Another dumb music theory question...

For those of you just joining us, I have taken up music composition again after a looong interval.

I never did play an instrument; I haven’t let that stop me. (heh) I am now using my PC & a cool (free!) program called Anvil Studio. One of the things that I have the most trouble with is rests, or the intervals between notes. I know where I want the notes to be, but I have trouble with the notation.

Anyway, I’ve written this thing with two percussion tracks in 4/4. Then I started writing a violin part over it; somehow, it only sounds right if I set the time signature on this particular track to 6/8. (Perhaps I should mention that it’s Middle Eastern in flavor.)

I can’t remember: can I do that? Or, yannow, is it done?

thanks, Dopers.

Sounds like you may have rediscovered notes inégales. That means every pair of notes is played as though they belonged to a triplet: the first twice as long as the second. This is equivalent to a 6/8 rhythm. Or rather, since you’re based in 4/4, it would be equivalent to a 12/8 rhythm.

Wow, Johanna, great link! And blazing quick!

From there I went to the page on triplets, hemiola, and polyrhythms. I think I’ve got something like that going on.

I don’t know why I feel I need a precedent exactly; but thanks, I feel better now.

Hey – the music program has a setting for “play in swing time.” I wonder if it would accomplish the same thing; I must look it up.

You probably won’t find any reference to swing in a standard music theory text. Music theory to this day is pretty much ghettoized: both classical and jazz prefer not to acknowledge each other.

That said, notes inégales pretty much = swing feel.

Playing in “swing time” will generally stretch two eighth notes in succession to a triplet with the first eighth note being played as two tied-eighth notes of the triplets and the second eighth note being played as a single triplet. If my explanation doesn’t make sense, I mean the first figure in this link. On many synths/drum machines, swing is expressed in a percentage. No swing is 50%. (When you encounter two eight notes, each gets 50% of a quarter note value). A triplet swing would be 66% (the first eighth note gets 66% of a quarter note, then seond a 33% value, or the same as the notation I linked to above.) A 75% swing would be a shuffle: the first eighth note would get a dotted-eighth value, the second, a sixteenth note. More subtle swings (in the 55%-60% range) would draw out that first eighth ever so slightly and contract the second eighth.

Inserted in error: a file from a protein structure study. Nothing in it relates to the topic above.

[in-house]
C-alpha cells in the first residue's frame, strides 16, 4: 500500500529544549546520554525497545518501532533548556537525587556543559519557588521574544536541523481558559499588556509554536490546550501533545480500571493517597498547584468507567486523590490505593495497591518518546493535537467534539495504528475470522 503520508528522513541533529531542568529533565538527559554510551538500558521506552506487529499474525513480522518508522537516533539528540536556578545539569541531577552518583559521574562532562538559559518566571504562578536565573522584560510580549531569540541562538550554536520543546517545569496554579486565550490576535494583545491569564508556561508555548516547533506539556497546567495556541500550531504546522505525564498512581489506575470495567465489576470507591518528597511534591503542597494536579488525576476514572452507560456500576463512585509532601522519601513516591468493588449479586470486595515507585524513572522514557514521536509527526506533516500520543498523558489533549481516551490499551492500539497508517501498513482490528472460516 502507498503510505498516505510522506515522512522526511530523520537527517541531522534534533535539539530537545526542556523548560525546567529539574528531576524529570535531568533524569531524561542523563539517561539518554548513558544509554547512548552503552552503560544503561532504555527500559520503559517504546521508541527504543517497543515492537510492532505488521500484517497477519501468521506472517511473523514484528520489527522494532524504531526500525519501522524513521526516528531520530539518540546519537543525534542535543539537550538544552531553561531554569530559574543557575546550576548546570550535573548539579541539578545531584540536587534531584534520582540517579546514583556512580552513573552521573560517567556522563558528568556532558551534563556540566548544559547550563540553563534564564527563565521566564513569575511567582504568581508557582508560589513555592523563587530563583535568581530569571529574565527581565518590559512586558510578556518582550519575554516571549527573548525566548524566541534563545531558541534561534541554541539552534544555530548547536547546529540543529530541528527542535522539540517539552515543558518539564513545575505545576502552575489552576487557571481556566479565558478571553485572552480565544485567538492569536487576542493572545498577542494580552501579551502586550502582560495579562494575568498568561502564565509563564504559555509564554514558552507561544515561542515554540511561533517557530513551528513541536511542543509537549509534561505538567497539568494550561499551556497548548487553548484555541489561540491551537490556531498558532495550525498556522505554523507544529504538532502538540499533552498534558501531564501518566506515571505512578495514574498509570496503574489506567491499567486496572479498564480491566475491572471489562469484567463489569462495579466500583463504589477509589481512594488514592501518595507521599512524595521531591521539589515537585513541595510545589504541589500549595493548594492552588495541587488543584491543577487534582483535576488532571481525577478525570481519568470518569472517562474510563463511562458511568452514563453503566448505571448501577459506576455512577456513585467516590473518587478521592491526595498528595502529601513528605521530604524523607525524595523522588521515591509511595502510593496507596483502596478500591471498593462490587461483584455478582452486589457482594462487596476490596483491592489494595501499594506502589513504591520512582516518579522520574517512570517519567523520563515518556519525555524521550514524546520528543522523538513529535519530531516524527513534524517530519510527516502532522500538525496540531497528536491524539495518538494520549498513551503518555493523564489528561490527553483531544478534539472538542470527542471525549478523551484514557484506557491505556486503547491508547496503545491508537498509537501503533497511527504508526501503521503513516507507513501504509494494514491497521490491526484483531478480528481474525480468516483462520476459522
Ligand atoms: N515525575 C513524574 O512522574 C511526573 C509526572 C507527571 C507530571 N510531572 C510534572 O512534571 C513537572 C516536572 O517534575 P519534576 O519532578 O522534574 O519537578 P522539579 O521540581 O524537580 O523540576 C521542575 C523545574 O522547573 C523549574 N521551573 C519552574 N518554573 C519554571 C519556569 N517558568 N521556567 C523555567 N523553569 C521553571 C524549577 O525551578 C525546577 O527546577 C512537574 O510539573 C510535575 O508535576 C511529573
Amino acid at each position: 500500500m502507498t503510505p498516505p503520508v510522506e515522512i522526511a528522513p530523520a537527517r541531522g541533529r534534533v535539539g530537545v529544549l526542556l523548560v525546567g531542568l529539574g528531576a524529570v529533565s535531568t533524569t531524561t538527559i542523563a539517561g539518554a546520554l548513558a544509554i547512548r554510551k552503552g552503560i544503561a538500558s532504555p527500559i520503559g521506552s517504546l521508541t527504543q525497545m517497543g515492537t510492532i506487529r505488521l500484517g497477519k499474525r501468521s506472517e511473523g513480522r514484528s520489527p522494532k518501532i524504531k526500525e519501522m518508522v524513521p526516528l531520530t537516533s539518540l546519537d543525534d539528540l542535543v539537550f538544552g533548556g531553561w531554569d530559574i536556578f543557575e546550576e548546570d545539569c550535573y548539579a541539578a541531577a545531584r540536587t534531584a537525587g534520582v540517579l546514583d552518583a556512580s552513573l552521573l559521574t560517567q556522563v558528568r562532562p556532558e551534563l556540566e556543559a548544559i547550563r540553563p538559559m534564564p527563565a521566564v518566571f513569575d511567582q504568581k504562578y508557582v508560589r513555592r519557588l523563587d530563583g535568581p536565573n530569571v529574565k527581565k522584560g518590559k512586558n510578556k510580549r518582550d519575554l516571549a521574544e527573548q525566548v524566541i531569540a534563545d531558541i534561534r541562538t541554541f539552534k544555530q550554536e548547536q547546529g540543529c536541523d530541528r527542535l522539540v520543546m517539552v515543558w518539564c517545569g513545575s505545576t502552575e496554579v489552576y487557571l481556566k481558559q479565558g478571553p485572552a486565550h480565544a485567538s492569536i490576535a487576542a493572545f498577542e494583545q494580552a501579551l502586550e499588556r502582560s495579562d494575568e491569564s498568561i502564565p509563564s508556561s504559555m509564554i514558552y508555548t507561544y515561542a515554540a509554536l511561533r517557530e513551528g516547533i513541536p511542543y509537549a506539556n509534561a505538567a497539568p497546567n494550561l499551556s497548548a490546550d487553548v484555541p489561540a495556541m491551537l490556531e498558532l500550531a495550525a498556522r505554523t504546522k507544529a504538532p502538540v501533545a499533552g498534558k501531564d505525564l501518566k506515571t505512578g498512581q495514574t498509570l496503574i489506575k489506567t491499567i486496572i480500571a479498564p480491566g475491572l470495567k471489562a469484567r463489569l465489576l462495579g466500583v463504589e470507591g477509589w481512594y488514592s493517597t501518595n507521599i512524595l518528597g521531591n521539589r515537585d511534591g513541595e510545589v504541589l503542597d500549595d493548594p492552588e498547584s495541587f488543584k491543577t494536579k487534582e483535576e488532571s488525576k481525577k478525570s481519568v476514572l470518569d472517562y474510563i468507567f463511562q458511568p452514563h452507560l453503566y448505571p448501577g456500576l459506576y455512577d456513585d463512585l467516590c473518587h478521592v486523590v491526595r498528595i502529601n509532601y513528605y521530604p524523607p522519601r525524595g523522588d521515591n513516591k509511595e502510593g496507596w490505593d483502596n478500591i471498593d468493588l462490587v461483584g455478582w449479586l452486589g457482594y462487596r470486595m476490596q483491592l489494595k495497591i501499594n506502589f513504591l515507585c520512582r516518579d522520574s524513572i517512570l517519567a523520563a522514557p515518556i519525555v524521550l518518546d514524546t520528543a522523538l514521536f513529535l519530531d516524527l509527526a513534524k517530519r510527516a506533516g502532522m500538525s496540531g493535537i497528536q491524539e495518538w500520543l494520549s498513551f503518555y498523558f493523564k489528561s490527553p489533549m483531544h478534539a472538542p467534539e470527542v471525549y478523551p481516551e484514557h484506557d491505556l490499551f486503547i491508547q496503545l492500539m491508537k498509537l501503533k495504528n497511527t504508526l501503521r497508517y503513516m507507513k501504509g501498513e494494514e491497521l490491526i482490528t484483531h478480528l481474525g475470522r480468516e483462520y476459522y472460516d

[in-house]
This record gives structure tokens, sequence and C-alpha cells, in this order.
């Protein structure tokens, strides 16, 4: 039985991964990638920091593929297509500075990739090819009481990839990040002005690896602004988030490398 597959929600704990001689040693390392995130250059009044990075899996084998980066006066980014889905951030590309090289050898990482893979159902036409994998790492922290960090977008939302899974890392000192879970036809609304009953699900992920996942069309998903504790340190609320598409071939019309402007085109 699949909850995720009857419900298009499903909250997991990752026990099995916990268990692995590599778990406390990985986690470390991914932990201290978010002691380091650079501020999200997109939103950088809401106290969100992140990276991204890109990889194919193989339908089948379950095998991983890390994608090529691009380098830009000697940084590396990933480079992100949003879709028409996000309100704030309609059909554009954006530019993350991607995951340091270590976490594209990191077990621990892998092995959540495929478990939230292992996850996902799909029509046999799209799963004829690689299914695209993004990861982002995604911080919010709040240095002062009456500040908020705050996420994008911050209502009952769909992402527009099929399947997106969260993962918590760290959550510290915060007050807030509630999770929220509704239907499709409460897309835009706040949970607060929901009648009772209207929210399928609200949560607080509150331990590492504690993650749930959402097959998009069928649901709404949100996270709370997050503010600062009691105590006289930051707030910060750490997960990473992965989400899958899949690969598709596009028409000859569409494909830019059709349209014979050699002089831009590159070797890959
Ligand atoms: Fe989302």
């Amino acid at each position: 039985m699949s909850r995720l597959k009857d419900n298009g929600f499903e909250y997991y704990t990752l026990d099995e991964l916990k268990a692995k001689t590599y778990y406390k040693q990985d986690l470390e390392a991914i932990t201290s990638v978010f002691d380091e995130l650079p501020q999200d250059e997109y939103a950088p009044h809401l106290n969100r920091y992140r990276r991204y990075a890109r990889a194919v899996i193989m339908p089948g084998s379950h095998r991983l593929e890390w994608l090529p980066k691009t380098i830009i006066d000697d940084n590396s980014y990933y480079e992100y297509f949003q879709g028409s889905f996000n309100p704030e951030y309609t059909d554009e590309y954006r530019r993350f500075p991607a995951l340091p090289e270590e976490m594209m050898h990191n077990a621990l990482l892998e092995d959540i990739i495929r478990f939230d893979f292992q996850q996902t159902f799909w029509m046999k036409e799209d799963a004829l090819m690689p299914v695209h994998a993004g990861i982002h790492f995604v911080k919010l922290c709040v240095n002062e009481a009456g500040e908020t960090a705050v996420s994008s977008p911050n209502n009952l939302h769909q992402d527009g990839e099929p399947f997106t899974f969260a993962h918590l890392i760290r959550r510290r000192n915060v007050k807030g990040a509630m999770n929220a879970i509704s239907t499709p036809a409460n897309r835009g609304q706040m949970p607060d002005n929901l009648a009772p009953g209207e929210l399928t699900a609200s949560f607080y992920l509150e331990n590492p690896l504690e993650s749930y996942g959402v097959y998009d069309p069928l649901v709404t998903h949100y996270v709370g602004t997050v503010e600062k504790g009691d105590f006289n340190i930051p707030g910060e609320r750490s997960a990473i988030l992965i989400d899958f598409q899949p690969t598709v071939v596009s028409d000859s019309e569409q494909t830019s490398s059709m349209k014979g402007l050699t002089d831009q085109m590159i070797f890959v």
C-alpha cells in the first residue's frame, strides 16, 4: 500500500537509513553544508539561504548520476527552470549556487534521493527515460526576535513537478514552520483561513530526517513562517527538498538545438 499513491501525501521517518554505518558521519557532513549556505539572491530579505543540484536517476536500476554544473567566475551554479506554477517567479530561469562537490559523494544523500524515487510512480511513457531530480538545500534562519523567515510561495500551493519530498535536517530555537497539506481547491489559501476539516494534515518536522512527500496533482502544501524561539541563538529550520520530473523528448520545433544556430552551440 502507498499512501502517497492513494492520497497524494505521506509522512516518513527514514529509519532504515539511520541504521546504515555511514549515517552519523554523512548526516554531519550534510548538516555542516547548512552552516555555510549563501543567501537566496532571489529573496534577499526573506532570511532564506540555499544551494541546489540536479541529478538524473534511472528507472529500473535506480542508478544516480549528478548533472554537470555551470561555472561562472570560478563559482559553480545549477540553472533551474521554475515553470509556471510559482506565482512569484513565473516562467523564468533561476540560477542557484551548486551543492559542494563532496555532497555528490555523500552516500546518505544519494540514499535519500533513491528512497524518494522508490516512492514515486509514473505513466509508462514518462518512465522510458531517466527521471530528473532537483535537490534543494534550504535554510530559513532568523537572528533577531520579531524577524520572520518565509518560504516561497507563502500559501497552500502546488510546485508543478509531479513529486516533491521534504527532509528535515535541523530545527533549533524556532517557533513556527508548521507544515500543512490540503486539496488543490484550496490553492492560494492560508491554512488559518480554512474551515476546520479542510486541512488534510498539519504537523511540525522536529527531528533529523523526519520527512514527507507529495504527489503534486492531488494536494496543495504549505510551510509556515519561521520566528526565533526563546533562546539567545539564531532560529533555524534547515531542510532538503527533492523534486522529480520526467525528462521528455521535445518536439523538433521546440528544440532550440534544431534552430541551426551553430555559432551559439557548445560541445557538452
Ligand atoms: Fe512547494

Of course, it’s done. Can you provide us with an audio link to judge how it’s to be scored? 6/8 over 4/4 is not weird at all. It might just even be written as 4/4 depending on how it sounds. Most blues/swomg music is written as 4/4, even though it plays more like 12/8 (which is just 2 x 6/8).

Um, three octaves? :wink:

I did come in to see if I could answer your question but it looks like it’s well in hand…

Just watching from the sidelines, but curious about the responses. Thus the post.

BTW, brujaja, I was watching something on TV just yesterday and the movie or trailer or whatever had closed captions over a Spanish speaking dialog. “Bruja” came up and I thought of you.

Reading this this morning, I just want to make sure the right tone comes through. It’s an “of course it’s done!” in a you-can-do-whatever-you-want, go-for-it sense. There’s no real “rules” to music. If you want to have a piano playing in E flat in 11/8 over a cello in C major in 3/4, nothing’s stopping you. As long as it sounds like what you’re aiming for, it’s good.

Um, only if you want to sound like you are strangling the neighbor’s cat! But that itself might make for a great opening oeuvre… :smiley:

I think it can be done and sound good. E flat major over C major isn’t that big a clash. And 11/8 over 3/4 could be fun, rhythmically.

Would anybody care to analyze rza - samurai showdown (instrumental) in terms of “you can do just about anything you want.”

I love this piece.

Keeping the eighth note constant (resulting in uneven barring), or keeping the bar constant (resulting in uneven note lengths)?

Either would work, but would result in rather different feels.

I’m almost tempted to try this.

That doesn’t sound too complex to me… You’ve got four different measures, each having four beats, repeated indefinitely. Certainly nothing as crazy as 11/8, even without being over 3/4.

If anyone wants to check out 11/8, try the Allman Brothers Whipping Boy. Intro and signature riff is in 11/8. Verses are in 12/8 (although quite often a 12/8 swing is written in 4/4). The song makes excursions back into 11/8 between verses. If you want to count it, just count 1-2-3, 1-2-3, 1-2-3, 1-2. You’ll hear it. Once you break down complex time signatures to twos and threes, they’re really not that difficult to wrap your head around.

If the latter, it could be written more clearly by for making it all 4/4 and using 11:8 tuplets to give the cross-rhythm.